Felis ISSN 2398-2950

Foreign body migration

Introduction

  • Cause: penetration of animal's body by sharp foreign object.
  • Signs: usually vague/systemic, may be localized.
  • Diagnosis: imaging of foreign body (FB).
  • Treatment: removal.
  • Prognosis: guarded.

Pathogenesis

Etiology

  • Usually caused by long eared grass seed.
  • Can be splinter of wood.
  • Any other sharp foreign body.

Predisposing factors

General

  • Long haired breeds are more likely to get grass seeds trapped unnoticed in coat.

Specific

  • Foreign body enters through skin, by penetration of oropharynx, or via respiratory system.
  • Once in body, foreign body tracks along fascial planes or through body tissues:
    • May carry infection with it or set up inflammatory reaction.
    • Trauma caused by foreign body may be significant, eg pleural puncture   →   pneumothorax.
    • May cause problems as a result of FB reaction, eg pyothorax.
  • Inhaled FB:
    • May puncture pleura   →   pneumothorax, pyothorax or mediastinitis.
    • Alternatively track along diaphragm to lumbar vertebrae   →   discospondylitis.
  • Pharyngeal FB may cause retrobulbar swelling.

Timecourse

  • Weeks to years.

Diagnosis

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Treatment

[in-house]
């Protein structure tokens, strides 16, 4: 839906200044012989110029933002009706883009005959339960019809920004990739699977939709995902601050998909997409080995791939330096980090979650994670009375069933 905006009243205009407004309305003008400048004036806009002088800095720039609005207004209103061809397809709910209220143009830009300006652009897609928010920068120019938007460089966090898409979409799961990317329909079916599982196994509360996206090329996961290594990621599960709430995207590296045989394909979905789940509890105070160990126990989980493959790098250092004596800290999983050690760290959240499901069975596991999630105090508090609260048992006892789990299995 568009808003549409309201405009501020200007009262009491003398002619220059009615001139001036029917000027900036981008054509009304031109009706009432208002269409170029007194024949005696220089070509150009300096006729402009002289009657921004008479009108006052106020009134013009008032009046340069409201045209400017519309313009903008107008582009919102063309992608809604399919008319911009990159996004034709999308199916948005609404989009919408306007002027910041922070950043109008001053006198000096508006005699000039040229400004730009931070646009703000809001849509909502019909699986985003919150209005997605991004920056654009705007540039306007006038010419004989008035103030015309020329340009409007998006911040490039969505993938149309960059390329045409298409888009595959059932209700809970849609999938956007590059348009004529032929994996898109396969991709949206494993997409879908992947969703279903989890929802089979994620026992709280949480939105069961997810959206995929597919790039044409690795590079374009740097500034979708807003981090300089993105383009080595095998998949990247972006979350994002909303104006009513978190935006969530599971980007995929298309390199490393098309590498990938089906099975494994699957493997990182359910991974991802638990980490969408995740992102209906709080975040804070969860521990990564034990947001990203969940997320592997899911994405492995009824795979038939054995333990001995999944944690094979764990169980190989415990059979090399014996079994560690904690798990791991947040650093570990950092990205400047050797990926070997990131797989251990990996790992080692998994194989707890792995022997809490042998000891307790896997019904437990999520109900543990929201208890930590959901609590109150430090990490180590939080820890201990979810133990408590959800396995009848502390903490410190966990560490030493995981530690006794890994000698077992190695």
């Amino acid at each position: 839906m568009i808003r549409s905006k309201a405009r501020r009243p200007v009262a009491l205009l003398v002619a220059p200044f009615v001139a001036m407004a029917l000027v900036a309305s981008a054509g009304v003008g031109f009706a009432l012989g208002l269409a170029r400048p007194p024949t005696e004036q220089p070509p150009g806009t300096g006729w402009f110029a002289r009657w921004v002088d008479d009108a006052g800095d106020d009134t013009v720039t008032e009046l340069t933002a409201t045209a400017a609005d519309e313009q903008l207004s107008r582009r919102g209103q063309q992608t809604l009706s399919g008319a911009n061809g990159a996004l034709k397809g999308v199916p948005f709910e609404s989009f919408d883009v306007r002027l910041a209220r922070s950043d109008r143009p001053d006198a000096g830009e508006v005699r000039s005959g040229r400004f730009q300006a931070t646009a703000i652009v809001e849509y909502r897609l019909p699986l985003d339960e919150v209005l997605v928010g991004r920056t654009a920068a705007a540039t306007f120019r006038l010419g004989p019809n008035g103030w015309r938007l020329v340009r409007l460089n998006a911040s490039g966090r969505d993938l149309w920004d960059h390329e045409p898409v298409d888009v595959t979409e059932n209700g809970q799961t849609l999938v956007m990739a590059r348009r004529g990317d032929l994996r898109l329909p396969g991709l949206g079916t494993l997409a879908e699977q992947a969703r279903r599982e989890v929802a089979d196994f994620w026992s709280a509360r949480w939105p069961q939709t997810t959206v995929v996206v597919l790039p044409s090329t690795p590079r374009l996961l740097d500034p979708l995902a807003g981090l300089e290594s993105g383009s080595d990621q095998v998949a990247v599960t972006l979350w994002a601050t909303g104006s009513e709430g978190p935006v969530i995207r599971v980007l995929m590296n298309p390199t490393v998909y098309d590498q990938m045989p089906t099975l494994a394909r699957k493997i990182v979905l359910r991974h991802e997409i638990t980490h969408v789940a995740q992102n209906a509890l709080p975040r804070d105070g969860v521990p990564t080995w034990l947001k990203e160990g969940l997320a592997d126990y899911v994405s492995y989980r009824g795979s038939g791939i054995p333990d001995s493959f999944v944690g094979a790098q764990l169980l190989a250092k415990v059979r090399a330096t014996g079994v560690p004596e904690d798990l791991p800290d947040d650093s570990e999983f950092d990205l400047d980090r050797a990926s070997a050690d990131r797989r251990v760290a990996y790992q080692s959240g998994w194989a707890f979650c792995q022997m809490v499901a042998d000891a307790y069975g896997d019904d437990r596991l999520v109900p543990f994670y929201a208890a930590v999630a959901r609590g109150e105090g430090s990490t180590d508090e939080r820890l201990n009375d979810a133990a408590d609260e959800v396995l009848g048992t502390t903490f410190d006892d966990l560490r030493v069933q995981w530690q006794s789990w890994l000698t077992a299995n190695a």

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Outcomes

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Further Reading

Publications

Refereed papers

  • Recent references from PubMed and VetMedResource.
  • Koutinas C K, Papazoglou L G, Saridomichelakis M N et al (2003) Caudal mediastinal abscess due to a grass awn (Hordeum spp) in a cat. J Feline Med Surg (1), 43-46 PubMed.
  • Lamb C R, White R N & McEvoy F J (1994) Sinography in the investigation of draining sinus tracts in small animals - retrospective review of 25 cases. Vet Surg 23 (2), 129-134 PubMed.
  • Morgan R V (1989) Ultrasonography of retrobulbar diseases in the dog and cat. JAAHA 25 (4), 393-399 VetMedResource.


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